My background for the last 27 years has been application systems development and integration. I have played every role from business analyst to developer to architect to project manager to team leader to director at one time or another. I know what gets application development teams motivated and excited about their job. I know what causes them to break down. I know what the distractions are and the inhibitors to effectiveness and efficiency. I also know the ROI on solving some of these problems.
Number 1 cheap answer to make software wonks happy and productive – The Hook Up.
They want the fastest workstation, the best software tools, the best technical environment and the most control over their own destiny that they can get.
When software developers are fighting against the toolset that they are using to build the software, and it’s inherent limitations, they are much less effective and efficient. Tools are cheap compared to devs – so we need to grow up and get over it.
If I pay (gross) $100 per hour for a senior developer and he spends 2-3 hours a day waiting for the software to build, the test suite to run, or some other toolage related activity to complete, I am blowing 25-40 percent of his productivity out the window. At $100 per hour – a $3k workstation (fully loaded with installation cost) would pay for itself in a month.
If 5 developers on a team spend an average of 5-10 hours per week on merging code because the software configuration management software isn’t very smart and I could cut that in half by moving to a new version control tool – what is the payback?
Why Don’t We?
If every developer could get 1 to 2 hours per day from a refactoring editor, a merge tool, a macro-enabled editor or whatever magic beans will make the developer more efficient – why would we not do it? If a developer could get 1 to 2 hours per day from a 6 core box with 8 GB ram and dual 23 inch monitors, why wouldn’t we do it?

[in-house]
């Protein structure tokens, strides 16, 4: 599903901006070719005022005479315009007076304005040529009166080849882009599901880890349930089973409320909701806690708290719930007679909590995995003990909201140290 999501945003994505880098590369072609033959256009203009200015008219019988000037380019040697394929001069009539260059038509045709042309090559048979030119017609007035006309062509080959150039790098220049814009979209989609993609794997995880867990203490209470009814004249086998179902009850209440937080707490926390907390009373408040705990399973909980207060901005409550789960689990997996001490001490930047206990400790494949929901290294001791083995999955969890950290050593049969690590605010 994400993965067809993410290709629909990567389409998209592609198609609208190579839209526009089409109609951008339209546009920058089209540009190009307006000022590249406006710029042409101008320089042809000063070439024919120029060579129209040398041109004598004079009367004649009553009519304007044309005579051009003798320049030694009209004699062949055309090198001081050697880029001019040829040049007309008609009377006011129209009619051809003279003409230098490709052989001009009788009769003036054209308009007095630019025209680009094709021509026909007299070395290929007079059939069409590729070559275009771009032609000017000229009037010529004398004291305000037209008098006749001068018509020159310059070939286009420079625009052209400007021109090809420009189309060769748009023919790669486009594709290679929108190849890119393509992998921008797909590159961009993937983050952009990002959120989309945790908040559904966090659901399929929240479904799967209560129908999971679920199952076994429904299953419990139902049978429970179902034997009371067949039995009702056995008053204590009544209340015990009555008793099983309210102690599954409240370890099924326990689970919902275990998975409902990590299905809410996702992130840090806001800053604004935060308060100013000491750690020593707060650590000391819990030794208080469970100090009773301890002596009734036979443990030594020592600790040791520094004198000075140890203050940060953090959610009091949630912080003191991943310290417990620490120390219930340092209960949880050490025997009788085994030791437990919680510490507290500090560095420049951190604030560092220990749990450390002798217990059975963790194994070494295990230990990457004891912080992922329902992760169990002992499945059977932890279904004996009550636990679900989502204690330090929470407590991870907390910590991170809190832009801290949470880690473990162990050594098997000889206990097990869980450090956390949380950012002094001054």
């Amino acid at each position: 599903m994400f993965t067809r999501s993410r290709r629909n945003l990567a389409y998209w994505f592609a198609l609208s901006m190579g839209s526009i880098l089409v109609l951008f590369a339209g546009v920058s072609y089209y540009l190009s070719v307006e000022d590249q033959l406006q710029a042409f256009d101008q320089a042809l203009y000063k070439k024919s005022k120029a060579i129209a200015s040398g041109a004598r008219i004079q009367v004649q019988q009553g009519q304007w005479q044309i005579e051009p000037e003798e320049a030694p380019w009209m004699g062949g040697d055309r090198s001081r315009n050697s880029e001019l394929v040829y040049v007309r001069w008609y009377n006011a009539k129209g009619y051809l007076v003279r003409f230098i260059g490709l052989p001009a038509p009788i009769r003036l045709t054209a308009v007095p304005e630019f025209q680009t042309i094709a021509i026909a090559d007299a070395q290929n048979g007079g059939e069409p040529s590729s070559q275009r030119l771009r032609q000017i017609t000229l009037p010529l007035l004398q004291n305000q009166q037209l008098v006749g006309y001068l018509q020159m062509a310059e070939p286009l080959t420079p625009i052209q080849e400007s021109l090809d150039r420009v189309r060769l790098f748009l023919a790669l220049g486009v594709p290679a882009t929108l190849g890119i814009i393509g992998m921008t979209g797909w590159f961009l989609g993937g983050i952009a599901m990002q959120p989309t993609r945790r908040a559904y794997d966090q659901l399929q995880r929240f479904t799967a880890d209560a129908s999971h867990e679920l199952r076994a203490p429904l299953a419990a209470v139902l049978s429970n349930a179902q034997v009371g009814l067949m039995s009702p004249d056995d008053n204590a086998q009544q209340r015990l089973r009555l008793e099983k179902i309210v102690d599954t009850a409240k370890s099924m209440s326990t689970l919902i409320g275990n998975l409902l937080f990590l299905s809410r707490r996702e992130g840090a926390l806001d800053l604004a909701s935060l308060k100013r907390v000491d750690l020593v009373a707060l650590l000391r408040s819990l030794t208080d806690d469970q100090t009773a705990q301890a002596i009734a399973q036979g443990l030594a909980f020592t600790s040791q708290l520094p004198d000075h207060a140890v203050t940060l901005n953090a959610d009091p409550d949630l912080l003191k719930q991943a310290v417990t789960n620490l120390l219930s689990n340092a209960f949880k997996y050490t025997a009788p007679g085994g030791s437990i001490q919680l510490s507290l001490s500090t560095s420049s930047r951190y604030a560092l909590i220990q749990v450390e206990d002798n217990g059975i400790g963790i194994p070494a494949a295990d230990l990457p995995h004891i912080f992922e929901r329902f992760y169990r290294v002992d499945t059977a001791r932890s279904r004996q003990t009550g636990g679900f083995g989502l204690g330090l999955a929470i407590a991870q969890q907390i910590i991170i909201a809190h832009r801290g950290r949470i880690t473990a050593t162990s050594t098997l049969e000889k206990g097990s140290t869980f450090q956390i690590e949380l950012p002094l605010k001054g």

If we could get our whole team to be 50% more effective by writing unit tests before writing the actual code that is deployable, why don’t we do it?
As far as I can tell, there are exactly 3 answers:
1) Unity – you can’t get two developers (let alone a large team) to agree on a tool set. So the prevailing feeling among management tends toward – if you can’t even agree amongst yourselves, why should I do anything.
2) Disbelief – unless you wrestle with software development tools, you may not realize how much wasted time there can be just fiddling with tooling to get things done.
3) Fear – fear that spending the money on tools will not produce a result, fear that spending the money and time on tools and practices will be noticeable to superiors who share the fear and disbelief, and finally fear of things that are not well understood – development managers used to be developers back in the day – but the further away from the day to day coding work they get, the less they know about current tools and practices – that breeds fear of things I don’t understand.
We all understand that most of the cost of software development comes from human effort – developers. Why on earth would we not seek to make them as efficient as possible? Why are we not trying to reduce cost (capital outlay) by making development teams more effective and efficient? As managers of software development teams, we should be advocating everything our teams need in terms of staff and practices and tooling.
As the manager, you have to create the unity by listening to your developers and bringing consensus on practices and then defining a road map for solving tooling issues – what tooling problem is most important, to least. You can defeat your own disbelief by a) getting back into the code, and b) having your developers demonstrate the process improvement a better tool can provide. The fear itself will subside when you begin to actually realize material benefits from implementing better practices and tools. You can start slow, and measure improvements and build some case studies. When you have some proof, you can go to your management to say – we can do better with a modest investment.
The hard part for us (especially those of us who have not written code in a while) is to deeply grok the problems in the modern software development process, and to have those problems resonate in ways that allow us to help form solutions.